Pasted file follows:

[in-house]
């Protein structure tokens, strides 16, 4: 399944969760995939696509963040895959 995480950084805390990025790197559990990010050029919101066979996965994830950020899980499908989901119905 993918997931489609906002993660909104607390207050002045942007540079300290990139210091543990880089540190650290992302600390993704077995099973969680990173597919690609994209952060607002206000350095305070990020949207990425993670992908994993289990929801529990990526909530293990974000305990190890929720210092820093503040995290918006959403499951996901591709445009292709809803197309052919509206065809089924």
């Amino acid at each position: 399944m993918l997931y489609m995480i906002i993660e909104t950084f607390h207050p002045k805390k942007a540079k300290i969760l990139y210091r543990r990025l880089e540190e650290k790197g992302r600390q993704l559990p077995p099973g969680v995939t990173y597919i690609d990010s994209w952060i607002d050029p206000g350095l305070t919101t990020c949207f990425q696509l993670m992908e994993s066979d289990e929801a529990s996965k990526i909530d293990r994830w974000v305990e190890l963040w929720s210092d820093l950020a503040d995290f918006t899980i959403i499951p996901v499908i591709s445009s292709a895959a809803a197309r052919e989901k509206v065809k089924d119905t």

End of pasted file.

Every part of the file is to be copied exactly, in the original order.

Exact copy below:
[in-house]
């Protein structure tokens, strides 16, 4: 399944969760995939696509963040895959 995480950084805390990025790197559990990010050029919101066979996965994830950020899980499908989901119905 993918997931489609906002993660909104607390207050002045942007540079300290990139210091543990880089540190650290992302600390993704077995099973969680990173597919690609994209952060607002206000350095305070990020949207990425993670992908994993289990929801529990990526909530293990974000305990190890929720210092820093503040995290918006959403499951996901591709445009292709809803197309052919509206065809089924």
């Amino acid at each position: 399944m993918l997931y489609m995480i906002i993660e909104t950084f607390h207050p002045k805390k942007a540079k300290i969760l990139y210091r543990r990025l880089e540190e650290k790197g992302r600390q993704l559990p077995p099973g969680v995939t990173y597919i690609d990010s994209w952060i607002d050029p206000g350095l305070t919101t990020c949207f990425q696509l993670m992908e994993s066979d289990e929801a529990s996965k990526i909530d293990r994830w974000v305990e190890l963040w929720s210092d820093l950020a503040d995290f918006t899980i959403i499951p996901v499908i591709s445009s292709a895959a809803a197309r052919e989901k509206v065809k089924d119905t």